7 Personal Injury Claim Errors and How to Avoid Them

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According to the CDC, about 40.5% of Americans visit the ER to treat non-fatal injuries annually. Many of these injuries are a result of car accidents and negligent drivers, making compensation to victims of these accidents attainable.

Opening a personal injury (PI) case is a critical first step in recovering compensation, but this innocently goes overlooked, ultimately having a negative impact on the case. It’s critical that you file a claim correctly to reach the highest possible settlement. Read on to learn about some common personal injury claim errors and how to avoid them.


1. Posting on Social Media

There are not many experiences (if any) to prepare victims for undergoing life-changing injuries or trauma. Sometimes, this is why many feel the need to document such experiences on social media. Unfortunately, these posts can be damaging to a lawsuit.

Many people qualify for “pain and suffering damages,” post-injury. However, this is heavily subjective, and insurance companies can make the argument that you are mentally well enough to post on a social platform and engage with followers. If successful, they can deny the serious nature of your suffering.

Or, what may appear as a harmless comment about feeling okay after the crash can indicate that you were not severely harmed. Anything that is shared or said will be used against victims to reduce the worth of a claim.


2. Not Understanding Liability

California is an at-fault state. This means that the at-fault party’s liability coverage pays the injured party’s compensation. California also follows comparative negligence laws. This means that an injured party can gain compensation after an accident even if they were partially at fault.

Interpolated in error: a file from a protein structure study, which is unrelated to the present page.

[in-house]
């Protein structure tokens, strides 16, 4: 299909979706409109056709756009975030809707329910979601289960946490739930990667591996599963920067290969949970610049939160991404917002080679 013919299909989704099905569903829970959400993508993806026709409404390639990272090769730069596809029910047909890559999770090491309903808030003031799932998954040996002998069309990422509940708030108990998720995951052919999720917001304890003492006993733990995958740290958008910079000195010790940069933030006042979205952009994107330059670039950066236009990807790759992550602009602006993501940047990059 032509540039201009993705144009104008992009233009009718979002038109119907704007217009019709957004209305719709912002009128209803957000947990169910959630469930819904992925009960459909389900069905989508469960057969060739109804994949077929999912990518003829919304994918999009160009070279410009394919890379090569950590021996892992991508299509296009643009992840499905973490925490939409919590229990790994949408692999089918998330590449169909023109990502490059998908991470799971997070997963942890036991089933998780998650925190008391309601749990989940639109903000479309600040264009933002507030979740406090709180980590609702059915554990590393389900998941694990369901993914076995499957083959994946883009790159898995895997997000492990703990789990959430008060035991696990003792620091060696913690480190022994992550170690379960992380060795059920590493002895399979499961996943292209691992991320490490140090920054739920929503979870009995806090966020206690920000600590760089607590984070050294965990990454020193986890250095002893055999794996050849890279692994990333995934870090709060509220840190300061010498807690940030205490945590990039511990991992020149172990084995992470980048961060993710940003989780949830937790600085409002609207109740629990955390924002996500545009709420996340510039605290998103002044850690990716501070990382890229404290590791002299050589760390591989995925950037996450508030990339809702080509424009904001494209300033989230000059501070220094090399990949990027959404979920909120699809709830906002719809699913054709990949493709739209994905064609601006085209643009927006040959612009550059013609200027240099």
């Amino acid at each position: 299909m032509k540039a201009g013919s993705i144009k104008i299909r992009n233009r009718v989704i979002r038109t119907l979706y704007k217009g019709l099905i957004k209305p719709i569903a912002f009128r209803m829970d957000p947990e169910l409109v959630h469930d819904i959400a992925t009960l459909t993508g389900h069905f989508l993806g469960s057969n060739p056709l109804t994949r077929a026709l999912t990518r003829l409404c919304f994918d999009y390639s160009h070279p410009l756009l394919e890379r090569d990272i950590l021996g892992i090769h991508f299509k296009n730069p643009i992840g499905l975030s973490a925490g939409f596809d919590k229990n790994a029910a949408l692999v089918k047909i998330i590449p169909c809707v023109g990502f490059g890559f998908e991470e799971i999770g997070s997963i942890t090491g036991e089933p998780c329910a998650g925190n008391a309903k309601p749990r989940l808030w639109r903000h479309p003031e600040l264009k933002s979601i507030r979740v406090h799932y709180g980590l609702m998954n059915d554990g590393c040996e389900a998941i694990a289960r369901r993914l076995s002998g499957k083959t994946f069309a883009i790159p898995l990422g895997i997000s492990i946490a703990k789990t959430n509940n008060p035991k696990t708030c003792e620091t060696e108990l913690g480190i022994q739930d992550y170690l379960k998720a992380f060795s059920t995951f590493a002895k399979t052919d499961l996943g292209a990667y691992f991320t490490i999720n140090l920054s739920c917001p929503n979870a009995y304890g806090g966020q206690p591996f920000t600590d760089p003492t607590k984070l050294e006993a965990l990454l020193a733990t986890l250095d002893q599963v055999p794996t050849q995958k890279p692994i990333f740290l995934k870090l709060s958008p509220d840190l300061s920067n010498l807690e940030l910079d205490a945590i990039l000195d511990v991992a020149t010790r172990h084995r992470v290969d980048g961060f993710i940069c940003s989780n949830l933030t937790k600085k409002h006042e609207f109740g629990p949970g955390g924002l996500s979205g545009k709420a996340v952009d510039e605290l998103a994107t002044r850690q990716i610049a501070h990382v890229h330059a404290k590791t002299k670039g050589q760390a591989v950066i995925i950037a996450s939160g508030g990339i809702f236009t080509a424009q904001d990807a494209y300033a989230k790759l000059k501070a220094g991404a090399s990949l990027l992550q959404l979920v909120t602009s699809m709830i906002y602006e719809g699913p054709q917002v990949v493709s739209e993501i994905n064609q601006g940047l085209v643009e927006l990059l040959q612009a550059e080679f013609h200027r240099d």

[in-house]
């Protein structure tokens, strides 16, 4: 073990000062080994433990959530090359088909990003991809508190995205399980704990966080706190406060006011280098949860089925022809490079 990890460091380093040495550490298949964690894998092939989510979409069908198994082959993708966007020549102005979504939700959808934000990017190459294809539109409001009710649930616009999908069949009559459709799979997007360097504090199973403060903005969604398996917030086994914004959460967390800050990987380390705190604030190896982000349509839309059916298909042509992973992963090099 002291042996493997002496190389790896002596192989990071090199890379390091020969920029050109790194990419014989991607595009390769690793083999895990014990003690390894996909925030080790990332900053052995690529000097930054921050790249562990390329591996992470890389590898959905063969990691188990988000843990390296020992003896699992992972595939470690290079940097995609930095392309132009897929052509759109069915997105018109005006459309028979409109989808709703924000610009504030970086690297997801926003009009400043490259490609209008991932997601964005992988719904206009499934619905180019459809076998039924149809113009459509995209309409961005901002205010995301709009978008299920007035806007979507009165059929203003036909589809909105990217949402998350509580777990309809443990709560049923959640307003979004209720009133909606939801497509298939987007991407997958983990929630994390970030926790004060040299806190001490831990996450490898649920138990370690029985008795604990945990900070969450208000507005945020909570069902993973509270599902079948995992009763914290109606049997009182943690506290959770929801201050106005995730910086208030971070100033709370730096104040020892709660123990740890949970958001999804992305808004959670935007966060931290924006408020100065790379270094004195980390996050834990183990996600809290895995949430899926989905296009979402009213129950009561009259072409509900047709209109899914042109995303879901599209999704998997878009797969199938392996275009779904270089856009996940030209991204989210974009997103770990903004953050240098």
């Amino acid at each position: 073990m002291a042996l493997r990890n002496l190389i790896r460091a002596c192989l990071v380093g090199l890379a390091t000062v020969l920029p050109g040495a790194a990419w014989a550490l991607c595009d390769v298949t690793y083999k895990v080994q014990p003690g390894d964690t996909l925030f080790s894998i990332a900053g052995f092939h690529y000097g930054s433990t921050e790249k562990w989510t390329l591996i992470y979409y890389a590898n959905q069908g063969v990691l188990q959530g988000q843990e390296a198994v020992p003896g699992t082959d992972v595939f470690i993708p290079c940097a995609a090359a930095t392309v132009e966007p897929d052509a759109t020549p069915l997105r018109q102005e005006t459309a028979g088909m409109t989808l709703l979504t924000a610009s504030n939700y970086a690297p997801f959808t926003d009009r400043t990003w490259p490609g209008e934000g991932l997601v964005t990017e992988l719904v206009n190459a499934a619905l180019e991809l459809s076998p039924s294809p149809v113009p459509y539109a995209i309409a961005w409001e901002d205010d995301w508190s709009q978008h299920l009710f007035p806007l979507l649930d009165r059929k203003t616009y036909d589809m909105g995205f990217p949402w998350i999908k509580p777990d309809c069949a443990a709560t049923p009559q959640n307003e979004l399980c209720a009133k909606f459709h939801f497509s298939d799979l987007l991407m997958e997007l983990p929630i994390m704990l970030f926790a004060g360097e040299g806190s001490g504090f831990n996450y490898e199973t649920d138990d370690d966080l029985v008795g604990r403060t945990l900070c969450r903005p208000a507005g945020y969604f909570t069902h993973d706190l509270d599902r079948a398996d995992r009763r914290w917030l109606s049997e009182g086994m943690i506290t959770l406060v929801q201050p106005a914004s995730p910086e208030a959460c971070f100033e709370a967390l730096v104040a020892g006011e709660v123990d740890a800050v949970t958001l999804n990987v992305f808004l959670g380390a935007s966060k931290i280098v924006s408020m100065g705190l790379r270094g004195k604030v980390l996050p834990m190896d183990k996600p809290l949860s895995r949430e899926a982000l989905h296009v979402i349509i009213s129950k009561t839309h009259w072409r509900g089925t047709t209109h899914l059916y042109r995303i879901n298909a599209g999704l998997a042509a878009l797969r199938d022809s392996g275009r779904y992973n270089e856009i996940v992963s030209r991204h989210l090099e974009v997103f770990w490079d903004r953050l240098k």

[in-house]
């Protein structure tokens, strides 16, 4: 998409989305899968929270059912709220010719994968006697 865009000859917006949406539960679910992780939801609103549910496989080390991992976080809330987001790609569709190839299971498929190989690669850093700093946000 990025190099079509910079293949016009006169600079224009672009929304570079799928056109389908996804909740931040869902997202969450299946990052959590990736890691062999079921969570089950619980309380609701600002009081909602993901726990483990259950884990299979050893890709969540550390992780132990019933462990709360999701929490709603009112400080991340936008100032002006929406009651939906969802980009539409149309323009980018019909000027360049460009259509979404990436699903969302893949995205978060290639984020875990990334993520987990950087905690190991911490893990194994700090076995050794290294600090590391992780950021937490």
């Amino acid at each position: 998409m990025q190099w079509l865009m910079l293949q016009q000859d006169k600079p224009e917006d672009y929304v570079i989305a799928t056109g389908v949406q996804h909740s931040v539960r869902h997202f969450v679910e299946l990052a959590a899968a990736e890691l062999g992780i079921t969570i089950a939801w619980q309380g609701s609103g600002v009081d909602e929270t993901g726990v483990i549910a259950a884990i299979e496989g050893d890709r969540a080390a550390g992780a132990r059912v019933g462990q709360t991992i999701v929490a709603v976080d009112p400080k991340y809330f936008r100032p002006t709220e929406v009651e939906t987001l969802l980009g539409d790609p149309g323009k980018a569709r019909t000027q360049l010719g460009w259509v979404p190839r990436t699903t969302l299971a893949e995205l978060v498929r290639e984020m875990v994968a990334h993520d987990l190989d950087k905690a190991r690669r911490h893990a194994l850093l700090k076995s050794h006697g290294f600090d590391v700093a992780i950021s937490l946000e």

A victim may be partially at fault if they did not take reasonable precautions to prevent the injury. For example, a pedestrian may be partially at fault for an auto accident if they were jaywalking.

Victims that have a lower percentage of fault will get more compensation. For instance, if a court rules that the victim is 5% at fault while the defendant is 95% at fault, the victim can still receive 95% of the reward.


3. Failing to Explore Multiple Financial Legal Options

Many accident victims fear that they cannot afford to hire a lawyer. They think that they need to pay out-of-pocket fees upfront. This sounds especially daunting after paying thousands of dollars in medical bills and losing wages due to injuries.

However, some lawyers work on contingency. This means that you pay nothing upfront. You give lawyers a pre-determined percentage of your winnings only if your case is won and when you collect compensation.

If your lawyer does not win your case, you pay nothing. This makes hiring a lawyer affordable and provides them with financial motivation to get you the best possible settlement.

However, there are also other billing methods some law firms may operate on. For instance, you may be asked to pay a set flat fee for their assistance, regardless of case outcome. In these situations, you will likely pay some money upfront and the rest at the end of the case.

Some attorneys also charge hourly fees. This means you do not pay them a flat fee but rather a set amount for each hour spent on your case.


4. Missing Deadlines

In California, the personal injury statute of limitations is 2 years from the injury date. If the victim did not discover the injury right away because it was internal or developed with time, the statute of limitations is 1 year, post-discovery.